Today’s Blog – Friday 17th June 2016

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Editorial

Yesterday we noted that Shell’s CEO, Ben van Beurden, was set to have a high level meeting in Russia, including with Tsar Putin, which amongst other things would discuss its investment in a proposed St Petersburgh based Baltic LNG project.

On the day itself, BvB got away with signing only a non-binding MOU on this political project, designed to feed a FSRU in Kaliningrad (there are better FRSU destinations in theory in Eastern Australia!) and “other” customers.  From his point of view, this soft commitment was designed to bolster relationships generally – and get momentum behind a rather more commercially sensible LNG project – the expansion of Shell/Gazprom’s Sakhalin 2 LNG plant, located quite some few timezones to the East of the Baltic (and hence somewhat nearer most LNG markets).

Gazprom’s commercial dilemma – it has vast quantities of cheap-to-extract gas in the heart of the Eurasian landmass but faces bottlenecks for the export thereof on all sides – reflects Russia’s own central geo-political quandary that has prevailed for centuries.  That is, although large, on all sides it is blocked in by Arctic ice, sea-lane choke points, mountains and distance.

The Baltic project is one effort to ease access to Russia’s West.  The Power of Siberia pipeline is trying to do the same in the East.  Both face major problems.  In addition to geography, Russian political behaviour means that Russian gas is not treated as a normal commodity – but rather a potentially poisoned chalice that should be avoided unless necessary.

Its a big hypothetical, but if Russian politics actually normalised (and there were brief chances for this to happen in 1905-14 and in the 1990s), then the Gazprom negative premium would disappear – to the massive competitive detriment of pretty much all other global gas suppliers.

Commodity prices

That anti-Goldilock’s bad-tasting US$50/bbl porridge continues to be spat out by the market, with crude falling yet again overnight.  Both indices fell by around 3%, to close at US$47.19 (Brent) and US$46.21 (WTI) respectively.

Brexit fears continue to dominate markets generally – and crude is no exception.

The BHI rig count due out tonight will likely be more closely scrutinised than normal for signs that the anti-Goldilocks US$50 mark is pulling in new activity prematurely.

Addtionally, the vampire squids are playing a dampening role again, with a recently published Goldman Sachs view that market re-balancing will take longer than others expect.  In our view, Nigerian terrorist plans, Venezuelan societal collapse possibilities, ISIS schemes in Libya, etc, are too unpredictable to take a firm position on this.

In the long term, the almost absolute inevitability of a strong – possibly shock – upwards pricing outcome in oil markets was again recently brought out by reports from various analysts.  For instance, Wood Mackenzie recently stated that US$1 trillion of capex would now be cut in the remainder of this decade.  Deloitte went even further – concluding that lack of capital to fund proposed capex would exacerbate the shortfall to US$2 trillion.  That would otherwise fund a lot of exploration and development that is needed to replace normal field decline.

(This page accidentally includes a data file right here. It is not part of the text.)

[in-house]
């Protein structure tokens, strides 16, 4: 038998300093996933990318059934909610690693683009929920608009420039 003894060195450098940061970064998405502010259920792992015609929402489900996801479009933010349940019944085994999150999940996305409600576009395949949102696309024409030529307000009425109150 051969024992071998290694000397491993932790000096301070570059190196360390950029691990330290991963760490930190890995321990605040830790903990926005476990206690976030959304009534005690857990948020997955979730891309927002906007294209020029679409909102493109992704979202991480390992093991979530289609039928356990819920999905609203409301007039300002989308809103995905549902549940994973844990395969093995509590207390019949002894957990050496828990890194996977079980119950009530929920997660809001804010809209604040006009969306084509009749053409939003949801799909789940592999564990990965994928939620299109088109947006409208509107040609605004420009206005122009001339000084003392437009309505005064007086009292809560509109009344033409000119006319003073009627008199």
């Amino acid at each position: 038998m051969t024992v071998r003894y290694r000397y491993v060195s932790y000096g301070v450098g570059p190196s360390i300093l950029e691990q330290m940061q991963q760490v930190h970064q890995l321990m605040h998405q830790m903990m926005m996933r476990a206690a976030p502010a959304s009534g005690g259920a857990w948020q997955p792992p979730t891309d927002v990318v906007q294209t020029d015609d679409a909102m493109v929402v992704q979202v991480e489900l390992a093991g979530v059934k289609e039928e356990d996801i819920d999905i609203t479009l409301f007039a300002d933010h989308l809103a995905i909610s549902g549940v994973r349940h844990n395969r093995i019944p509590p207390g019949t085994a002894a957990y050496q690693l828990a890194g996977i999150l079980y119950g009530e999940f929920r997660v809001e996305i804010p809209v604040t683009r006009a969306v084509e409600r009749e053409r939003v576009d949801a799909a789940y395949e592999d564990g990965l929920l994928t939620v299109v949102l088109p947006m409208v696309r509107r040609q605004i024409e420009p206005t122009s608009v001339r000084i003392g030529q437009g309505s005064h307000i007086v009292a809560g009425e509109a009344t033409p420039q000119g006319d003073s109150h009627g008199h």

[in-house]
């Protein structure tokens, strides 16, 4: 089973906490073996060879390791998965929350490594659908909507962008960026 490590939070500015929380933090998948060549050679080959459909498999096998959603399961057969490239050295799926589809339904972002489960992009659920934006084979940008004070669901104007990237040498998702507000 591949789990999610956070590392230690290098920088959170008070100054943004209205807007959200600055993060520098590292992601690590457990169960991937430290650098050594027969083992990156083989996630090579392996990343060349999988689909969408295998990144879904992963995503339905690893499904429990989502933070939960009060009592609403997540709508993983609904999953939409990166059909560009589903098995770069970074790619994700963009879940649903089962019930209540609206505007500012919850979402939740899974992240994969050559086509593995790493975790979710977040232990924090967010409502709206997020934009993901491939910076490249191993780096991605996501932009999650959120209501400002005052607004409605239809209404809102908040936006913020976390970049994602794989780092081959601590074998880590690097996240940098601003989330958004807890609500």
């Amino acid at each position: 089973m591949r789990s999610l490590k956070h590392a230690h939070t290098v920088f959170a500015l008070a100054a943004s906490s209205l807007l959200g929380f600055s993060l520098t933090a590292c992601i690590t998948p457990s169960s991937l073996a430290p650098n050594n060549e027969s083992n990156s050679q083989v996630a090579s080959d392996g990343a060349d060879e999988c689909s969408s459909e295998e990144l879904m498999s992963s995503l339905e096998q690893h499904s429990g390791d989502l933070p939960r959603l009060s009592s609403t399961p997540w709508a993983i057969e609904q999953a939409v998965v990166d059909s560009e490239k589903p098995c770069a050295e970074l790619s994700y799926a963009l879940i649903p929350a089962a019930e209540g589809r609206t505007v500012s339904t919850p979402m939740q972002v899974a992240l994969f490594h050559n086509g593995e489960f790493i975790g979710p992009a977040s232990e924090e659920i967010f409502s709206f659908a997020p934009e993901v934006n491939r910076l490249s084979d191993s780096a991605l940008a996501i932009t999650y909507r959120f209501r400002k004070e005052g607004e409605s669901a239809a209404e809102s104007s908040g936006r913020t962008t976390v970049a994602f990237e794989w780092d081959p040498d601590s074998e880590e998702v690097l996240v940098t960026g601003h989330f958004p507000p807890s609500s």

Henry Hub took a bit of a breather yesterday, closing down ~1% to US$2.58.

LNG and international gas

LNG guru Dr Fereidun Fesharaki’s latest prognostications bring even more gloom to Australian and international LNG suppliers (although likely joy to buyers).

In his view, the oft quoted concept that “five out of the current one hundred” LNG projects will go ahead in the next few years is a wildly optimistic one.  Rather the figure – in net terms – will be zero.  On the one hand he thinks three specific projects (in PNG, Mozambique and the US Lower 48) will get up – not because of physical demand requirements – but rather because of firm buyer commitments to diversification, etc.

On the other hand – he thinks 2-3 currently producing liquefaction plants will need to shut in – with a focus on the high cost plants in Queensland and some plants in the US.

Claims by various liquefaction plant owners that they can expand production capacity beyond nameplate are in his view meaningless – customers need to exist to buy any such expanded capacity and he thinks there effectively aren’t any.  This would include the likes of APLNG, GLNG, Gorgon, etc.

The Queensland producers may therefore face the reverse situation that they botched a few years ago – missing out on US$Bs through cooperating over building liquefaction plants.  Now the next challenge could be whether they can cooperate on shutting in said plants in as least damaging a way possible.  We would not bet on it.

Company news – Origin Energy (ORG)

Company news is again thin on the ground today.  One rather boring item was the latest update from ORG on its balance sheet repairing asset sale program – it has just sold a 30 MW wind-farm for A$72M  (a hefty 12 times EBITDA) – which appears to be well above replacement cost.

Clearly it is much easier to sell developed renewables assets than the upstream assets ORG currently has (or had – e.g. the Cooper Basin assets) on the sale block.

Quote of the day

The Russian authorities have continued their widespread program of discouraging any visitors to come to the Football World Cup in 2018, with Vladimir Markin, a spokesman for the Russian equivalent of the FBI noting how soft his French counterparts are:

“A proper man comes as an amazement to them. They are used to seeing ‘men’ at gay parades.”  

 

 

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